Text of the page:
On the other hand, EA is in the middle of a major lawsuit with NFL players not getting paid royalties from the Madden franchise. What would happen if all those players used Twitter, facebook, blogs to launch an attack on EA… That would be devastating to EA

  • Kersten – obviously captcha isn’t enough. Anyone can blog about anything they want, and in my particular case, that hurts small business a lot more than big business. Dell was big enough to take the Dell-Hell hit, but if a small company gets trashed by blogger with a large audience, then what happens to that small business?

  • It’s not about what you do. It’s about constant monitoring, speed of response, and the experience to know what to do. That’s why Cisco comes off well in your stories here.

  • Agreed Josh, having a PR strategy that extends to social is the key here. The strategy should have already been put into place that encompasses listening, having a rapid response process, the right roles, and executive backing.

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  • I had a problem with three companies. I posted a question on Twitter: “What has happened to Customer Service? These companies don’t respond to letters.” I listed Hawaiian Airlines, Home Depot, and Staples. All three had given me some problems in the recent past, and I had written them snail mail letters asking them to pay attention and fix these things.

    Hawaiian Air responded immediately. Donna and Holly from their Network and PR team took me out for dinner when I arrived in Hawaii, and we had a nice chat about the things that needed to be addressed. Ron, their head honcho at Customer Service emailed me, called me, and not only apologized, he took great notes on ways they can improve.

    Home Depot jumped on it in a day or so. By then I had decided to go into the store and take care of the problem that way. So I thanked Home Depot for being on top of things.

    Staples still has not responded to my customer complaint letter nor my Tweet. I have nudged them twice on Twitter, but apparently the office supply giant doesn’t know about the internet. Of all three companies, Staples lost the most money due to their service issues. I’m in their little club, and I was there to make some hefty purchases. Which I happily took down the road to Office Max. They have competition. Apparently that has also not occurred to them.

    Every company needs to have their finger on the Twitter pulse. They need to have Google alerts and Tweetdeck search columns. I foresee a whole new industry — people who will watch all the social media for you. Come on Gen Y — here’s your best job yet!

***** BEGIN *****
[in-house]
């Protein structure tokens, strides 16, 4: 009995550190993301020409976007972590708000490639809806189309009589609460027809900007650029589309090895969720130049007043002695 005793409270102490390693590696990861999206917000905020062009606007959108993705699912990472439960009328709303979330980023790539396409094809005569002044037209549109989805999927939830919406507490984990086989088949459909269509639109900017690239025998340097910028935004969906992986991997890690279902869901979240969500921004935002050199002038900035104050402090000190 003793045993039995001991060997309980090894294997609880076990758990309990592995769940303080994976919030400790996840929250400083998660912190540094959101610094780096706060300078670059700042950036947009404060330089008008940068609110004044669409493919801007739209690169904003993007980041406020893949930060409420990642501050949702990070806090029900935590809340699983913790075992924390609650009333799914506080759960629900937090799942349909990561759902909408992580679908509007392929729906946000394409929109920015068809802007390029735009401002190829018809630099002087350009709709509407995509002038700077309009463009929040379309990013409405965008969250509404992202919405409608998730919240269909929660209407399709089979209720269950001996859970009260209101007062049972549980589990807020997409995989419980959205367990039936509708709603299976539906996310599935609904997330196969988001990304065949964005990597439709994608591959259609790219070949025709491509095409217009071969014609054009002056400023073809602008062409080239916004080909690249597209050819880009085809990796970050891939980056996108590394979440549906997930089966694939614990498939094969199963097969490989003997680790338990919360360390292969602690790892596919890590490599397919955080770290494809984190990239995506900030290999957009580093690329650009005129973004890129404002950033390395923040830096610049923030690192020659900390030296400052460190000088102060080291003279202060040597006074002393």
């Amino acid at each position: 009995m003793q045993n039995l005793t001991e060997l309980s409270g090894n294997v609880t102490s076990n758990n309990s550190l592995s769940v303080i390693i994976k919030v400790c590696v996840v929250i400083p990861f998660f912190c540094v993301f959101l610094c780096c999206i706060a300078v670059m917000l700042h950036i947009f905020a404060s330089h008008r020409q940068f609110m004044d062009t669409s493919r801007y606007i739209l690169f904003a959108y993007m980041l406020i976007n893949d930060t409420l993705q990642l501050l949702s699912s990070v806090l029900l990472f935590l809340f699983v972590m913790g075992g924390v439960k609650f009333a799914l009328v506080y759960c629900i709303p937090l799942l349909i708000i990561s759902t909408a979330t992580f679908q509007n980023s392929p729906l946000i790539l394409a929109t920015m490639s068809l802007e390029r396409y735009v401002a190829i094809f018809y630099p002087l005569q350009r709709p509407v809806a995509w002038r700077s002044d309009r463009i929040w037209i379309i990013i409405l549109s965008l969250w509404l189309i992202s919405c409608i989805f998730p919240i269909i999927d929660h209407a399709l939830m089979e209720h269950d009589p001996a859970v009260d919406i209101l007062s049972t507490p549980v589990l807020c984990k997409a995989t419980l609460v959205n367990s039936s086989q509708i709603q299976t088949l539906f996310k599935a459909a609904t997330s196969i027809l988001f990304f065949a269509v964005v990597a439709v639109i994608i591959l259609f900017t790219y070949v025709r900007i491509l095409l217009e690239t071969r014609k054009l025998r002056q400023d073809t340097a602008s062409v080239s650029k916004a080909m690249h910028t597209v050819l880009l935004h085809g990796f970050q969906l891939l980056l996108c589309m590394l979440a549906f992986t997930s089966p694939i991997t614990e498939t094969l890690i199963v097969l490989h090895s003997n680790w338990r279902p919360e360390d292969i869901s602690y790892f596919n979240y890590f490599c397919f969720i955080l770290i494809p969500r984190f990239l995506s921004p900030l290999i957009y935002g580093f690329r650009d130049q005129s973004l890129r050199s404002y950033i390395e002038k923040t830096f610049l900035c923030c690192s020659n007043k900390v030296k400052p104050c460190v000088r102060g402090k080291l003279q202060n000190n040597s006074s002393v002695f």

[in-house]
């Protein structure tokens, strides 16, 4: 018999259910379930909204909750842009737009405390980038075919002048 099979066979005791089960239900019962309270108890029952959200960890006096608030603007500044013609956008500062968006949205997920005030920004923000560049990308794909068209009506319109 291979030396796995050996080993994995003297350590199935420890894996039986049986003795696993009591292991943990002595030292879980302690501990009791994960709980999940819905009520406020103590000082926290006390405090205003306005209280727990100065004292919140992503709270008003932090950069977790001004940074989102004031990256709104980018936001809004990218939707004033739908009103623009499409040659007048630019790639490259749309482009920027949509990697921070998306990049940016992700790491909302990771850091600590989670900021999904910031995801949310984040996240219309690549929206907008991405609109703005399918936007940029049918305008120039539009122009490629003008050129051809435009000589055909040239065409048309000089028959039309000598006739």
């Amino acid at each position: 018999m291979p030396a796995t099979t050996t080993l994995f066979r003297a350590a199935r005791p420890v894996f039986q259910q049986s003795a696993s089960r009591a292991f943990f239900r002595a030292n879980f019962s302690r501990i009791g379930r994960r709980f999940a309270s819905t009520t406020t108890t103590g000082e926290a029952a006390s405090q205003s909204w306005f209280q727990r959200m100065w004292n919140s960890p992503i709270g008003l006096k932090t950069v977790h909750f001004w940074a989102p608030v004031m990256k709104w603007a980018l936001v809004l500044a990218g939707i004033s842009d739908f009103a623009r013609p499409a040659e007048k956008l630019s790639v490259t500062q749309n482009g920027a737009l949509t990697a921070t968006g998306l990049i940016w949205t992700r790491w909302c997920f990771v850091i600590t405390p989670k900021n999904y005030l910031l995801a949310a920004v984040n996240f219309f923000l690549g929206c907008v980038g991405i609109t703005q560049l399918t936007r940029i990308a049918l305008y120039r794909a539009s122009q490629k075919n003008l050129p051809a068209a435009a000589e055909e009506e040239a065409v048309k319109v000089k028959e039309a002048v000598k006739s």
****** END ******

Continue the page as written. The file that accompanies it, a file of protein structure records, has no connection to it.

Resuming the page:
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  • Great article, and very timely. Today, all companies — particularly small businesses, who may have even more trouble than larger companies in absorbing consumer problems — need to have a strategy for dealing with bad news from social media. For smallbr businesses, the strategy doesn’t have to be onerous: it can be a simple set of policies that are known to and practiced by everyone who represents the company online. I wrote about this in my article “Social Media: Good News, Bad News.” http://thefussymarketer.blogspot.com/2009/08/social-media-good-news-bad-news.html

  • @Matt Dunlap, you make an excellent point here, this is exactly what I was thinking.

    To me it seems a case of EA taking itself and its products a bit too seriously.

    It’s not so terrible that this kinda glitch exists in the game, it’s this kind of error (present in many games) that ads an extra sprinkling of fun and humour. I’m sure they saw a bunch of additional sales off the back of those huge YouTube views.

  • This is why I launched ATTHELL.com after AT&T dropped the cell service in our Oakland Hills area. After numerous youtube videos, blogs, emails, FCC letters, and many calls, the local media and even the politicians picked it up as well and ATT was forced to deal with me. The result: they installed a brand new tower about 300 yards form my house that fixed our cell hills problem. I could have switched to T-mobile, but I wanted to fight them and I won. Social Media can be a bitch for some if you know how to use it.

  • Very interesting and timely post Jeremiah. It won’t be long before we hear about a CEO of a Fortune 1000 getting canned for not having a proper social media response strategy.